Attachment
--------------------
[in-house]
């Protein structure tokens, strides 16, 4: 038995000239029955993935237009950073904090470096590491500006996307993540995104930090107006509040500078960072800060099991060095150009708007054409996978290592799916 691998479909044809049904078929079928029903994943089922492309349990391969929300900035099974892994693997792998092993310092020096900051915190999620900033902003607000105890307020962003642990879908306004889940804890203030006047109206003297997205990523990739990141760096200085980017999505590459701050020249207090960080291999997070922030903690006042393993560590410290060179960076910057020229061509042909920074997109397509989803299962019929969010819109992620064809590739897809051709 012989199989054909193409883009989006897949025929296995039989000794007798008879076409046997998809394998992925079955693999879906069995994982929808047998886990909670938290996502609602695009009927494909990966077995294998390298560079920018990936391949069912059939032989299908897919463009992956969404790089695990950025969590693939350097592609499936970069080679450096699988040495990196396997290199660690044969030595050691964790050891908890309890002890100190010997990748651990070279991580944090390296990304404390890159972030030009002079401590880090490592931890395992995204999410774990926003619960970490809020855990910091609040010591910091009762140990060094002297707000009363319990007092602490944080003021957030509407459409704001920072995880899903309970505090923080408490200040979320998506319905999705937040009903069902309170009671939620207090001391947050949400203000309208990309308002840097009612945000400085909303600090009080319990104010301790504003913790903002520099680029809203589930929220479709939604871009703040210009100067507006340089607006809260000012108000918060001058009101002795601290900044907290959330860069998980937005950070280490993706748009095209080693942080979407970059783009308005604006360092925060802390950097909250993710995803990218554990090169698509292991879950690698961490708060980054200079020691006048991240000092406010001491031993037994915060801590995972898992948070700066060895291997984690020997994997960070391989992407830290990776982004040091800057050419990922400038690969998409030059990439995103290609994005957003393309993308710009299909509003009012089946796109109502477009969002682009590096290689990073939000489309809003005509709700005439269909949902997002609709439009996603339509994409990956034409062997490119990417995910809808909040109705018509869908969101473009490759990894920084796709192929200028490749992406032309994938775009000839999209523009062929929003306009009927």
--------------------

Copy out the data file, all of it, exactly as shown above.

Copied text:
[in-house]
């Protein structure tokens, strides 16, 4: 038995000239029955993935237009950073904090470096590491500006996307993540995104930090107006509040500078960072800060099991060095150009708007054409996978290592799916 691998479909044809049904078929079928029903994943089922492309349990391969929300900035099974892994693997792998092993310092020096900051915190999620900033902003607000105890307020962003642990879908306004889940804890203030006047109206003297997205990523990739990141760096200085980017999505590459701050020249207090960080291999997070922030903690006042393993560590410290060179960076910057020229061509042909920074997109397509989803299962019929969010819109992620064809590739897809051709 012989199989054909193409883009989006897949025929296995039989000794007798008879076409046997998809394998992925079955693999879906069995994982929808047998886990909670938290996502609602695009009927494909990966077995294998390298560079920018990936391949069912059939032989299908897919463009992956969404790089695990950025969590693939350097592609499936970069080679450096699988040495990196396997290199660690044969030595050691964790050891908890309890002890100190010997990748651990070279991580944090390296990304404390890159972030030009002079401590880090490592931890395992995204999410774990926003619960970490809020855990910091609040010591910091009762140990060094002297707000009363319990007092602490944080003021957030509407459409704001920072995880899903309970505090923080408490200040979320998506319905999705937040009903069902309170009671939620207090001391947050949400203000309208990309308002840097009612945000400085909303600090009080319990104010301790504003913790903002520099680029809203589930929220479709939604871009703040210009100067507006340089607006809260000012108000918060001058009101002795601290900044907290959330860069998980937005950070280490993706748009095209080693942080979407970059783009308005604006360092925060802390950097909250993710995803990218554990090169698509292991879950690698961490708060980054200079020691006048991240000092406010001491031993037994915060801590995972898992948070700066060895291997984690020997994997960070391989992407830290990776982004040091800057050419990922400038690969998409030059990439995103290609994005957003393309993308710009299909509003009012089946796109109502477009969002682009590096290689990073939000489309809003005509709700005439269909949902997002609709439009996603339509994409990956034409062997490119990417995910809808909040109705018509869908969101473009490759990894920084796709192929200028490749992406032309994938775009000839999209523009062929929003306009009927």